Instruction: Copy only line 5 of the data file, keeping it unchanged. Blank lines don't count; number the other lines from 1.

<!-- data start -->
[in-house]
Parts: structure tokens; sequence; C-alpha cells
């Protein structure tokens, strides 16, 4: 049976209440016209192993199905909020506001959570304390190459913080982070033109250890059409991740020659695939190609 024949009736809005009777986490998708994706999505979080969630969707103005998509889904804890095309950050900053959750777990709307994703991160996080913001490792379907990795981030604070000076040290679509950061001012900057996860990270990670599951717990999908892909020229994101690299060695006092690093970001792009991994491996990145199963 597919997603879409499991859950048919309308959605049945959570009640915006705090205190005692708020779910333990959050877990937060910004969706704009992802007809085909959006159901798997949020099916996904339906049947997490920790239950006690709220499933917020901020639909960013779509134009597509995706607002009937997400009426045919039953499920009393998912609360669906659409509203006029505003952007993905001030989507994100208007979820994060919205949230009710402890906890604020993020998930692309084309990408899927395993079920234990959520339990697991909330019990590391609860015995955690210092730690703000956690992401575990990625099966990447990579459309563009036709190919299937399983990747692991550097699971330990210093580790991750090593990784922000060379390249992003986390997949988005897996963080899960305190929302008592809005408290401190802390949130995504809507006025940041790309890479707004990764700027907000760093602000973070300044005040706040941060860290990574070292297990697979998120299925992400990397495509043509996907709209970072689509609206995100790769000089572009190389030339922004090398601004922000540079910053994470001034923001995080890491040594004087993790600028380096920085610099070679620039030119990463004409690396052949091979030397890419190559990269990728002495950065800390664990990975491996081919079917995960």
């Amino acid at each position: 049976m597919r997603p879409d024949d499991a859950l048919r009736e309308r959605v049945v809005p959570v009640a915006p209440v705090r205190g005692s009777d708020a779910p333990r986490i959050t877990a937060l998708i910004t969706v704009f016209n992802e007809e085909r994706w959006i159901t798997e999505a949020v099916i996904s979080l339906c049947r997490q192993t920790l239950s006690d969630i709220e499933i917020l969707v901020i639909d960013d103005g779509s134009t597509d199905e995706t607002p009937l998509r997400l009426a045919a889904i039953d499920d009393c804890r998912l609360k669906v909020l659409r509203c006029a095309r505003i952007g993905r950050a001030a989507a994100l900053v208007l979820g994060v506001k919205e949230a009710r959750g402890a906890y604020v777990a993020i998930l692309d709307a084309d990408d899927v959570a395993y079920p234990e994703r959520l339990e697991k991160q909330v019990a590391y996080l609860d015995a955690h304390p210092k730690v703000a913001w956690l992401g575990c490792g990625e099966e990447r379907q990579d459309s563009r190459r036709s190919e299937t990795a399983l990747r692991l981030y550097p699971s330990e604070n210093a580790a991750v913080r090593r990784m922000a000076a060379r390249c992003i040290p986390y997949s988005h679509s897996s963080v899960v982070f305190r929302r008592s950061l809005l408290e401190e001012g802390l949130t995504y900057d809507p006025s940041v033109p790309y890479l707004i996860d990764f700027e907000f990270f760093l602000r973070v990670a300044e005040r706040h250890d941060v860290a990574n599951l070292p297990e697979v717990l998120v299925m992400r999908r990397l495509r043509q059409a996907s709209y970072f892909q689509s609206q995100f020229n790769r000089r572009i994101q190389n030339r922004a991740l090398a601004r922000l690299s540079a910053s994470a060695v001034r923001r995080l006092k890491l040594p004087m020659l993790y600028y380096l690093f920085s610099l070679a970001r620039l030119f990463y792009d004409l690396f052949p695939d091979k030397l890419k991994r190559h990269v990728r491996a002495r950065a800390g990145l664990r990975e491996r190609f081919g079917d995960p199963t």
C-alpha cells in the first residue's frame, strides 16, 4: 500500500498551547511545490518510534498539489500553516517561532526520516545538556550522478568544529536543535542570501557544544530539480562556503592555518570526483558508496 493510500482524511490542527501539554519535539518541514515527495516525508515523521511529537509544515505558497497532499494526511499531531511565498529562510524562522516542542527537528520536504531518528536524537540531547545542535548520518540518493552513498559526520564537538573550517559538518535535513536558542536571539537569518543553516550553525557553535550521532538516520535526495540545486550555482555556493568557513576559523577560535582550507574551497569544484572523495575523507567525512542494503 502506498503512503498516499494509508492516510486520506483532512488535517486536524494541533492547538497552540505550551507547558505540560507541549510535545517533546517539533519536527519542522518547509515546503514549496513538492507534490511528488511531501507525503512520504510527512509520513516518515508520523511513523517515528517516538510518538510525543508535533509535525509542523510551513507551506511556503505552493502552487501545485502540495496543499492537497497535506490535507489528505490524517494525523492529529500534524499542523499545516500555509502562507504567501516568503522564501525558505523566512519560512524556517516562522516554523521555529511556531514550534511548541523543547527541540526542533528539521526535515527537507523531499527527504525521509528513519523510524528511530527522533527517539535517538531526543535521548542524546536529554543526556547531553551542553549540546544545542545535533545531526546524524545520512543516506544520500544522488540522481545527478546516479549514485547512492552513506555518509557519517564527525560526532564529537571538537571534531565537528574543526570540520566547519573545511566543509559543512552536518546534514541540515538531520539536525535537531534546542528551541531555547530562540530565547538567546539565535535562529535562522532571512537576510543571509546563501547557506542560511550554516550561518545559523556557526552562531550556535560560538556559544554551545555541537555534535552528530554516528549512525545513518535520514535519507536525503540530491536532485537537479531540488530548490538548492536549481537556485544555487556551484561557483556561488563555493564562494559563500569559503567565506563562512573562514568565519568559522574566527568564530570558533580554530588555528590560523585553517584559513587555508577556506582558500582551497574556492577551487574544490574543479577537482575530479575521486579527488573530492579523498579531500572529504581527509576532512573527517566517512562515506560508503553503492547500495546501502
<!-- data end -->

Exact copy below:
C-alpha cells in the first residue's frame, strides 16, 4: 500500500498551547511545490518510534498539489500553516517561532526520516545538556550522478568544529536543535542570501557544544530539480562556503592555518570526483558508496 493510500482524511490542527501539554519535539518541514515527495516525508515523521511529537509544515505558497497532499494526511499531531511565498529562510524562522516542542527537528520536504531518528536524537540531547545542535548520518540518493552513498559526520564537538573550517559538518535535513536558542536571539537569518543553516550553525557553535550521532538516520535526495540545486550555482555556493568557513576559523577560535582550507574551497569544484572523495575523507567525512542494503 502506498503512503498516499494509508492516510486520506483532512488535517486536524494541533492547538497552540505550551507547558505540560507541549510535545517533546517539533519536527519542522518547509515546503514549496513538492507534490511528488511531501507525503512520504510527512509520513516518515508520523511513523517515528517516538510518538510525543508535533509535525509542523510551513507551506511556503505552493502552487501545485502540495496543499492537497497535506490535507489528505490524517494525523492529529500534524499542523499545516500555509502562507504567501516568503522564501525558505523566512519560512524556517516562522516554523521555529511556531514550534511548541523543547527541540526542533528539521526535515527537507523531499527527504525521509528513519523510524528511530527522533527517539535517538531526543535521548542524546536529554543526556547531553551542553549540546544545542545535533545531526546524524545520512543516506544520500544522488540522481545527478546516479549514485547512492552513506555518509557519517564527525560526532564529537571538537571534531565537528574543526570540520566547519573545511566543509559543512552536518546534514541540515538531520539536525535537531534546542528551541531555547530562540530565547538567546539565535535562529535562522532571512537576510543571509546563501547557506542560511550554516550561518545559523556557526552562531550556535560560538556559544554551545555541537555534535552528530554516528549512525545513518535520514535519507536525503540530491536532485537537479531540488530548490538548492536549481537556485544555487556551484561557483556561488563555493564562494559563500569559503567565506563562512573562514568565519568559522574566527568564530570558533580554530588555528590560523585553517584559513587555508577556506582558500582551497574556492577551487574544490574543479577537482575530479575521486579527488573530492579523498579531500572529504581527509576532512573527517566517512562515506560508503553503492547500495546501502